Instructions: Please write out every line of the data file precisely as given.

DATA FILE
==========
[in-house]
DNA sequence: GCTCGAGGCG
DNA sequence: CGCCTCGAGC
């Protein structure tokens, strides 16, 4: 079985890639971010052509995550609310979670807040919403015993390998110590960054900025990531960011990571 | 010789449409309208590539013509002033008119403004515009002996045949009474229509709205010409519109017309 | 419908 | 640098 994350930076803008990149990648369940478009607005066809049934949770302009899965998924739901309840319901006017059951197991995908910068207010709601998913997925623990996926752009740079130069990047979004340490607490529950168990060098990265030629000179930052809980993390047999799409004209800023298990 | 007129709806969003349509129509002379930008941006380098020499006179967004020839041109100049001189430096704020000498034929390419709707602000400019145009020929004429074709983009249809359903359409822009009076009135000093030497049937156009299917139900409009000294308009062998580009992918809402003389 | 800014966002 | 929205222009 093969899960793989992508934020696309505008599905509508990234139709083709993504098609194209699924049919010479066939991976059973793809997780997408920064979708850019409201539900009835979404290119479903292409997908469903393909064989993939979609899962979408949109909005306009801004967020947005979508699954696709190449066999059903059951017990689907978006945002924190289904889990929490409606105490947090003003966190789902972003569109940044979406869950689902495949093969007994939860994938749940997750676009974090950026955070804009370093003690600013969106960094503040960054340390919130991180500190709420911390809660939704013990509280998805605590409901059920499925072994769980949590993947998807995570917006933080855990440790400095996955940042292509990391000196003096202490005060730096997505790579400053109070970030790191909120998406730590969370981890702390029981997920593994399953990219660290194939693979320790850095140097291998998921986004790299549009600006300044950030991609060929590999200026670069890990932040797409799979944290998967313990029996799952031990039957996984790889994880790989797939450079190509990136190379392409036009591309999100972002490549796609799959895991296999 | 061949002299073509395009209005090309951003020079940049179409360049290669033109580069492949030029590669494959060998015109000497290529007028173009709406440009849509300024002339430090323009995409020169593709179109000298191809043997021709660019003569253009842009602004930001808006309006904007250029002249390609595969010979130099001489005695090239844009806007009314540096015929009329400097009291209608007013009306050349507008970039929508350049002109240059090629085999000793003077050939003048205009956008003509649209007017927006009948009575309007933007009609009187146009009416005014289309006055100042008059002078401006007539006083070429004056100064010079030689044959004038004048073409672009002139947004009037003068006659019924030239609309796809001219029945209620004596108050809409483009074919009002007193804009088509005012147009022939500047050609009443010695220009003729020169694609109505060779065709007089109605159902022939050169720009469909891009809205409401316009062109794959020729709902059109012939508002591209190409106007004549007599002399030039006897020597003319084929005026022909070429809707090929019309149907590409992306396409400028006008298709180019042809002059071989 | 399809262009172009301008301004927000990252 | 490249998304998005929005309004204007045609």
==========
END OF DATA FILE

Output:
[in-house]
DNA sequence: GCTCGAGGCG
DNA sequence: CGCCTCGAGC
């Protein structure tokens, strides 16, 4: 079985890639971010052509995550609310979670807040919403015993390998110590960054900025990531960011990571 | 010789449409309208590539013509002033008119403004515009002996045949009474229509709205010409519109017309 | 419908 | 640098 994350930076803008990149990648369940478009607005066809049934949770302009899965998924739901309840319901006017059951197991995908910068207010709601998913997925623990996926752009740079130069990047979004340490607490529950168990060098990265030629000179930052809980993390047999799409004209800023298990 | 007129709806969003349509129509002379930008941006380098020499006179967004020839041109100049001189430096704020000498034929390419709707602000400019145009020929004429074709983009249809359903359409822009009076009135000093030497049937156009299917139900409009000294308009062998580009992918809402003389 | 800014966002 | 929205222009 093969899960793989992508934020696309505008599905509508990234139709083709993504098609194209699924049919010479066939991976059973793809997780997408920064979708850019409201539900009835979404290119479903292409997908469903393909064989993939979609899962979408949109909005306009801004967020947005979508699954696709190449066999059903059951017990689907978006945002924190289904889990929490409606105490947090003003966190789902972003569109940044979406869950689902495949093969007994939860994938749940997750676009974090950026955070804009370093003690600013969106960094503040960054340390919130991180500190709420911390809660939704013990509280998805605590409901059920499925072994769980949590993947998807995570917006933080855990440790400095996955940042292509990391000196003096202490005060730096997505790579400053109070970030790191909120998406730590969370981890702390029981997920593994399953990219660290194939693979320790850095140097291998998921986004790299549009600006300044950030991609060929590999200026670069890990932040797409799979944290998967313990029996799952031990039957996984790889994880790989797939450079190509990136190379392409036009591309999100972002490549796609799959895991296999 | 061949002299073509395009209005090309951003020079940049179409360049290669033109580069492949030029590669494959060998015109000497290529007028173009709406440009849509300024002339430090323009995409020169593709179109000298191809043997021709660019003569253009842009602004930001808006309006904007250029002249390609595969010979130099001489005695090239844009806007009314540096015929009329400097009291209608007013009306050349507008970039929508350049002109240059090629085999000793003077050939003048205009956008003509649209007017927006009948009575309007933007009609009187146009009416005014289309006055100042008059002078401006007539006083070429004056100064010079030689044959004038004048073409672009002139947004009037003068006659019924030239609309796809001219029945209620004596108050809409483009074919009002007193804009088509005012147009022939500047050609009443010695220009003729020169694609109505060779065709007089109605159902022939050169720009469909891009809205409401316009062109794959020729709902059109012939508002591209190409106007004549007599002399030039006897020597003319084929005026022909070429809707090929019309149907590409992306396409400028006008298709180019042809002059071989 | 399809262009172009301008301004927000990252 | 490249998304998005929005309004204007045609």